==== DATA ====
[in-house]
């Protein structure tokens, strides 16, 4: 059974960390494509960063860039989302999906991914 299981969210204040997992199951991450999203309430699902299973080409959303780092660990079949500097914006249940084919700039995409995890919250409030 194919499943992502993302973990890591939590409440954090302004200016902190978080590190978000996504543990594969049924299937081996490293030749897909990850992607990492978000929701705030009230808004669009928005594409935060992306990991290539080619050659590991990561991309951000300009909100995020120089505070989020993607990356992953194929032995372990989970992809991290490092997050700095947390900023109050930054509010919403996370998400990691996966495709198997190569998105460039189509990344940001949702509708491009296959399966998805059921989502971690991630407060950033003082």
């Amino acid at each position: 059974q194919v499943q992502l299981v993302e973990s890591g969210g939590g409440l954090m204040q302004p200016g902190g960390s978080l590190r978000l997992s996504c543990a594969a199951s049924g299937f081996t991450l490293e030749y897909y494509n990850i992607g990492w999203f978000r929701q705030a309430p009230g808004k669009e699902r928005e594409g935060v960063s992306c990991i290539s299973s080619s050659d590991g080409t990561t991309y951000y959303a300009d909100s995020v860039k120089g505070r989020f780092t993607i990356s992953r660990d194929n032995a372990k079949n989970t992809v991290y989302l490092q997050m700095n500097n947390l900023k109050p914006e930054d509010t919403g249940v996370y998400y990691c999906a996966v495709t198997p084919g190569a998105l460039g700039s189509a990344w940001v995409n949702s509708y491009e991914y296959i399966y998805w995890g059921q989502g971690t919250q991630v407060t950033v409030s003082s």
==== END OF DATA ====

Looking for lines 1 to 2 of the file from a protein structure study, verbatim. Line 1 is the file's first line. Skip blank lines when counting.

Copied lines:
[in-house]
């Protein structure tokens, strides 16, 4: 059974960390494509960063860039989302999906991914 299981969210204040997992199951991450999203309430699902299973080409959303780092660990079949500097914006249940084919700039995409995890919250409030 194919499943992502993302973990890591939590409440954090302004200016902190978080590190978000996504543990594969049924299937081996490293030749897909990850992607990492978000929701705030009230808004669009928005594409935060992306990991290539080619050659590991990561991309951000300009909100995020120089505070989020993607990356992953194929032995372990989970992809991290490092997050700095947390900023109050930054509010919403996370998400990691996966495709198997190569998105460039189509990344940001949702509708491009296959399966998805059921989502971690991630407060950033003082």